What to do when your domestic help bails out – a lazy bum’s guide to survival
My life took a rather tragic turn when my husband moved to Nagtalao (It’s a real place. Yes, in India). There is a real shortage of domestic help out here because well, it is nagfuckintalao, which means all my lazy hours had to be replaced by cooking hours. It’s not like I don’t enjoy cooking but I don’t like it everyday and I just like the middle part – where I walk in like a chef, find all the ingredients chopped and neatly arranged on the platform, assemble the dish and then have someone clean up after me. Since I am not one of those multitasking superwomen who can cook meals and handle my professional commitments at the same time, here’s what I have figured in my two months of minionless existence.
I now cook once or twice a week because I realized it’s more efficient and time-saving. If the NRIs can do it, so can we. You just have to get over your fixation for freshly cooked food because nutritionally speaking, it doesn’t make much of a difference.
1. Recycle leftovers a hell lot. Toss two old sabzis in the pan, get creative with seasonings and you have a brand new sabzi with almost zero effort. Don’t feel bad about feeding old food to your housemates as long as it’s not rotten. They usually won’t be able to tell.
2. I have always been a fan of one-pot meals, more so now, because they are the least messy to make, and packed with nutrition if you use the right ingredients. For example, here’s my secret recipe for Risotto – sauté an assortment of vegetables in a deep pan with garlic and onions, add leftover rice, make instant soup out of a packet, pour it in along with a fistful of cheese and stir. There you are – fancy risotto in five minutes or less. Feel free to add your choice of meats and seasonings to it. May I add that in this regard, a box of grated cheese lying around in the fridge is a thing of great utility?
3. If possible, get a fridge that has a larger freezer section because freezers are blessings and you can cook and store weeks worth of food in advance – curries, dals, chopped vegetables, biryani and what not. And if someone has a problem with not-freshly-cooked food, you can also freeze their corpse so that you don’t have to go all the way to the river to dispose it off.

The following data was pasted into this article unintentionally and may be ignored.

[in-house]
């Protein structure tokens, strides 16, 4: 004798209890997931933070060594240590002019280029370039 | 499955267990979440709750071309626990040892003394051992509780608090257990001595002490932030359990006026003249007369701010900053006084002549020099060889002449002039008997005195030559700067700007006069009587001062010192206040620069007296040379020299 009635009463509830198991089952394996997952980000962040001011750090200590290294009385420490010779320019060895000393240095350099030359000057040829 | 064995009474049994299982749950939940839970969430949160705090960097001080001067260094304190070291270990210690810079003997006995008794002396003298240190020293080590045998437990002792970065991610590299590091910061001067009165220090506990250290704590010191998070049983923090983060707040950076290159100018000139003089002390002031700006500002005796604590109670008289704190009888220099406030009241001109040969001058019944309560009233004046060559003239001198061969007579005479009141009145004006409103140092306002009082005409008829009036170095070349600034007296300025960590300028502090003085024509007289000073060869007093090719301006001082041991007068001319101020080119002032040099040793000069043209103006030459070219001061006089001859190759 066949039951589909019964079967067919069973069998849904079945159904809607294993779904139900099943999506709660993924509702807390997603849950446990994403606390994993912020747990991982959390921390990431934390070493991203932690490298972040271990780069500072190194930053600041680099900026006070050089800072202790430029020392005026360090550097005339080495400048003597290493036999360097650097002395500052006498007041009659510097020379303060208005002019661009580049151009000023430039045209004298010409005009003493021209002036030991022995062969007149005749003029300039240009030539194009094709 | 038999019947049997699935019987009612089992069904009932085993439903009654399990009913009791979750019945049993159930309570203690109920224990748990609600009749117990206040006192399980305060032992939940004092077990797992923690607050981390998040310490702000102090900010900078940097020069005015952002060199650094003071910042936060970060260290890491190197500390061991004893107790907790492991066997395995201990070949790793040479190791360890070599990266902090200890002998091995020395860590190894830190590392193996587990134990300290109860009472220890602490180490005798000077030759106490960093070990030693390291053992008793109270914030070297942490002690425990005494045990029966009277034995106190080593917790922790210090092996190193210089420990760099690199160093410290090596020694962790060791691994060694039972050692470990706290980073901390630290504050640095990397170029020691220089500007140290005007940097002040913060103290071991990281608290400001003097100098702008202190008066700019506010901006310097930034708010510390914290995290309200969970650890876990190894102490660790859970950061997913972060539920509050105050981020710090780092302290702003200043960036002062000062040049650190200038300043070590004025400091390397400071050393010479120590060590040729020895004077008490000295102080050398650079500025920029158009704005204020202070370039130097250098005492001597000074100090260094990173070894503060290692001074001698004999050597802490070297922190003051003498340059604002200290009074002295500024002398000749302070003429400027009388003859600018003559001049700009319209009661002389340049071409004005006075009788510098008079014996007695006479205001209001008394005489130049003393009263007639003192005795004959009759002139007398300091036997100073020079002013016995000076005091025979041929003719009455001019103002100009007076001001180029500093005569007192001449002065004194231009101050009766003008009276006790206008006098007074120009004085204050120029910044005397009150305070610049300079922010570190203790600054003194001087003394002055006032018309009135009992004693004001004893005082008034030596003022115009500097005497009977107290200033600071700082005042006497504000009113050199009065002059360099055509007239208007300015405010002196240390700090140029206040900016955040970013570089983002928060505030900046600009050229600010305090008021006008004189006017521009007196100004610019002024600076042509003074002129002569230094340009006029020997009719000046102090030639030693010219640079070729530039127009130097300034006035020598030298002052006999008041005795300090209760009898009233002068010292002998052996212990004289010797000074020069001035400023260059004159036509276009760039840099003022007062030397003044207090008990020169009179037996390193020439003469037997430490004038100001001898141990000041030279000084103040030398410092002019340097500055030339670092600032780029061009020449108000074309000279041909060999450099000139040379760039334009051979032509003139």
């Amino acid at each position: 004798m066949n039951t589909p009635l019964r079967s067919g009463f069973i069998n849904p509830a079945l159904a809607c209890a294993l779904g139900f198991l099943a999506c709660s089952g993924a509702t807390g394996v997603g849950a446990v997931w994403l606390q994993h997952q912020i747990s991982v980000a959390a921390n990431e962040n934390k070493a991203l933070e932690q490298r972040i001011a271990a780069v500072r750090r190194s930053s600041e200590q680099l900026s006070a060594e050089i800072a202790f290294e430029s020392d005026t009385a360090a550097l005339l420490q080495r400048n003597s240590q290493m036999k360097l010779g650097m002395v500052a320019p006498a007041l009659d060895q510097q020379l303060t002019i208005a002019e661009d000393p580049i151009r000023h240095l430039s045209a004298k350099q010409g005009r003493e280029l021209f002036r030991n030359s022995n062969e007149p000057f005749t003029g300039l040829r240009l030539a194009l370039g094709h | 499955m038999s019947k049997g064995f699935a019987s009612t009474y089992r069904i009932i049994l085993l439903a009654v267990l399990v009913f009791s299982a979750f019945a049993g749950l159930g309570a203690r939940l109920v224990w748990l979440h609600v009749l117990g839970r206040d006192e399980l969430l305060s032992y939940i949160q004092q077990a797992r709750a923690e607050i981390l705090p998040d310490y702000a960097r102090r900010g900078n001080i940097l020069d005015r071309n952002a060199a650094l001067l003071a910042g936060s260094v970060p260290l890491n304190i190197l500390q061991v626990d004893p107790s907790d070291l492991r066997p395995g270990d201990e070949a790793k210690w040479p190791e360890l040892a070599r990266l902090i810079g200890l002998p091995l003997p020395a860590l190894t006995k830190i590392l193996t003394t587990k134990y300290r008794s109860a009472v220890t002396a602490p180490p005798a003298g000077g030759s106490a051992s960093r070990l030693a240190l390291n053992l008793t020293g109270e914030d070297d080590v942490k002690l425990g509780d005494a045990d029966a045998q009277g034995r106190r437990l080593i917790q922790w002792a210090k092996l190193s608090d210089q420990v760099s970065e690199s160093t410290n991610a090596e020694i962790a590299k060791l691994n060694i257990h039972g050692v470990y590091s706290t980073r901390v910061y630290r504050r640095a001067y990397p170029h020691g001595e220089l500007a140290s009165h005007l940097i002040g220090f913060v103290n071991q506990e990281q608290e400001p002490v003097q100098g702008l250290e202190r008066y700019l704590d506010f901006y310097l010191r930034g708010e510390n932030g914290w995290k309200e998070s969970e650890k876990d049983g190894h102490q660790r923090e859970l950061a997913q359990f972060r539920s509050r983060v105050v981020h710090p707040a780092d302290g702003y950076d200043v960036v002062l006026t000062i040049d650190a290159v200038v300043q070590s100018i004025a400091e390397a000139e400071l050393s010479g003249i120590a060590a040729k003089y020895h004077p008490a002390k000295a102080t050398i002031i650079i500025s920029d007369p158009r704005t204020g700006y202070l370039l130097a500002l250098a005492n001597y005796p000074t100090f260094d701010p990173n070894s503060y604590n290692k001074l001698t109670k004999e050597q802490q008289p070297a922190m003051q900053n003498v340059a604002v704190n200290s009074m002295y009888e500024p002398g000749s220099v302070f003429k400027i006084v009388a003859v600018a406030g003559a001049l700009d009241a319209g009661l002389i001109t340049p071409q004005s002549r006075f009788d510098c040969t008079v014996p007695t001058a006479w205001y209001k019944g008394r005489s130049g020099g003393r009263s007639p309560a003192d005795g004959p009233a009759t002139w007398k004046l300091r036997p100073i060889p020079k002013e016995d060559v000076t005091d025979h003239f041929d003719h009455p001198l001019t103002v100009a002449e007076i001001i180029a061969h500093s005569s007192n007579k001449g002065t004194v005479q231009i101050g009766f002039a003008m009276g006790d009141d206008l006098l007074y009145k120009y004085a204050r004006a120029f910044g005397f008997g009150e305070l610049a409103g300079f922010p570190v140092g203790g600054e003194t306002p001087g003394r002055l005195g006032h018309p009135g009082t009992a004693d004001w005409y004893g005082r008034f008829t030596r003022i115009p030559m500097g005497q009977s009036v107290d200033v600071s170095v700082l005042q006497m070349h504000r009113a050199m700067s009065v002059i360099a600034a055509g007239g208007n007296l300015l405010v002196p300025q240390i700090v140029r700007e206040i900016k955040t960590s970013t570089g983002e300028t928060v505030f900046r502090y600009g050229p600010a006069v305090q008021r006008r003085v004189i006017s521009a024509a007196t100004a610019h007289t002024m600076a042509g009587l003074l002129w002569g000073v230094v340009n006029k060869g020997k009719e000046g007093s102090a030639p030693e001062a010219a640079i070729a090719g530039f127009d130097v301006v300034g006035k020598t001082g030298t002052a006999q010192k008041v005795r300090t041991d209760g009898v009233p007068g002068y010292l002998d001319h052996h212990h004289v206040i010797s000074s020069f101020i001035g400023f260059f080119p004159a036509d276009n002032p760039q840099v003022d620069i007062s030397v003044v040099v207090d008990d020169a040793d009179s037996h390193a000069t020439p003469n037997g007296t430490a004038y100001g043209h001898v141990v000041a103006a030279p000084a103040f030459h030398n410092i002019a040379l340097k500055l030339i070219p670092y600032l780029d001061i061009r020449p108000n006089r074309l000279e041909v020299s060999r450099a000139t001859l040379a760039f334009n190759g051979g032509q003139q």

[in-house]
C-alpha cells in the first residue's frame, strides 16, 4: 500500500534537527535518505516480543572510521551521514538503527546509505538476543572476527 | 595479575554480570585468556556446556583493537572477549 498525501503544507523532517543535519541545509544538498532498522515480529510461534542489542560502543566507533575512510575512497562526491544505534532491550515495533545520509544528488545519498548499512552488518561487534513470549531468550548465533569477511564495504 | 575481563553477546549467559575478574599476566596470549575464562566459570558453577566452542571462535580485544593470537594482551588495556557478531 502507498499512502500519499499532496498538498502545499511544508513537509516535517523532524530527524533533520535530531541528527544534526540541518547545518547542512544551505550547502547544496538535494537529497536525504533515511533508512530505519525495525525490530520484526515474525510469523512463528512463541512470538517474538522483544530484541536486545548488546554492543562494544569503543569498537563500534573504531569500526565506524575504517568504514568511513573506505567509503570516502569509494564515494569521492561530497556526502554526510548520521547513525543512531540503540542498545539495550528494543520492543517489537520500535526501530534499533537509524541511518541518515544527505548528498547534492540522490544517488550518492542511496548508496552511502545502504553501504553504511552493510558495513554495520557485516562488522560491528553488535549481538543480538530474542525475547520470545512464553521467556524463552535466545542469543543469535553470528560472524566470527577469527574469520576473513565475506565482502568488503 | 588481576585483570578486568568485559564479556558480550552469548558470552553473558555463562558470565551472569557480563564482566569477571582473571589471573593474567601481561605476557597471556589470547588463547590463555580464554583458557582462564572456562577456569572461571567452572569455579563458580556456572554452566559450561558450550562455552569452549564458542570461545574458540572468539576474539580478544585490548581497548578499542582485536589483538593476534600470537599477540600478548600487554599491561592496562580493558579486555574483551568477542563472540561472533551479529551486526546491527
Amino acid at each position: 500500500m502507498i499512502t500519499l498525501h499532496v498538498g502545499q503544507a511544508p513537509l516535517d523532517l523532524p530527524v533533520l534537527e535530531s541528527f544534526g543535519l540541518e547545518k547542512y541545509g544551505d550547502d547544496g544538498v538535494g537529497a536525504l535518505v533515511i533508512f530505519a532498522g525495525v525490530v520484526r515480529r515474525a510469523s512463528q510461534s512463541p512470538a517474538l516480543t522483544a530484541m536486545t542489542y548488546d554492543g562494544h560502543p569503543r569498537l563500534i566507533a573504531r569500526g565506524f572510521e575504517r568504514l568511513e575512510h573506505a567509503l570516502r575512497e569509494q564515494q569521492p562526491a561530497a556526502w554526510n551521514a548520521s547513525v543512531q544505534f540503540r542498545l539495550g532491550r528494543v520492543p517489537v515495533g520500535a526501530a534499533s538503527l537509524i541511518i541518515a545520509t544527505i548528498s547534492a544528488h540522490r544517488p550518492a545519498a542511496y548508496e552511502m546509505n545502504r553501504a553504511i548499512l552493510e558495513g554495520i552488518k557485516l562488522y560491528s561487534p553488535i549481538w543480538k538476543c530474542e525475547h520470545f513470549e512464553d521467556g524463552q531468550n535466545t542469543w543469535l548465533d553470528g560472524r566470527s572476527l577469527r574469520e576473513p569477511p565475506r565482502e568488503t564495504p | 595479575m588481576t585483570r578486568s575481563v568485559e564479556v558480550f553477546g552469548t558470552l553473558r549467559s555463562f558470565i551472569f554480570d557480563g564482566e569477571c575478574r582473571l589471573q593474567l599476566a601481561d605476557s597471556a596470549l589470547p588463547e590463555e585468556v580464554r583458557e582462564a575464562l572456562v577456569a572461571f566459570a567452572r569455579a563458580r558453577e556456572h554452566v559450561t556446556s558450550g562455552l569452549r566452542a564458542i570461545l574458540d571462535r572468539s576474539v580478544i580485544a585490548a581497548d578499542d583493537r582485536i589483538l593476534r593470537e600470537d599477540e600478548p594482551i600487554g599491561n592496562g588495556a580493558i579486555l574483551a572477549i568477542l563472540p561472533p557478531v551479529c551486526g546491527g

4. The “bhuna masala”, which is the key component of most curry based dishes can be made in bulk and frozen in small packets or containers. Just make ginger-garlic and non ginger-garlic versions of the masala with no added spices or seasonings. You’ll be surprised how much time it can save you when you have to whip up a quick dish.
5. Some vegetables take well to the freezer. Store chopped carrots, cauliflower, capsicum, peas and corn in transparent zip-lock bags and toss them into rice, noodles and pasta whenever required.
6. Beg, borrow, steal maids once in a while. When your neighbour’s help has some time to spare, call her over with a smile, pay her generously and get her to make a huge stack of chapattis and parathas to be dumped in the freezer. When she’s done, treat her to a glass of rum and give her some of your old makeup. If you play your cards right, the desired attrition will happen in due time. There’s absolutely nothing wrong in this – all the corporate HR people do it.
It’s only the lazy people that come up with the coolest life hacks, because we like to get the maximum work done, in the least possible time and minimum effort so that we can go back to watching TV shows in bed ASAP instead of slogging like plebians.
Do you use any sneaky tricks in the kitchen? Drop in your secrets in the comment box!
Shuchi is the author of two romantic comedies – ‘Done With Men’, and ‘I’m Big. So What!?’. She freelances as a writer, editor and blogger, and runs a writing firm called the Pixie Dust Writing Studio. When she’s not writing, Shuchi likes to travel, read and bake awesome cakes. Find out more at http://www.shuchikalra.com. You can also tweet to her @shuchikalra.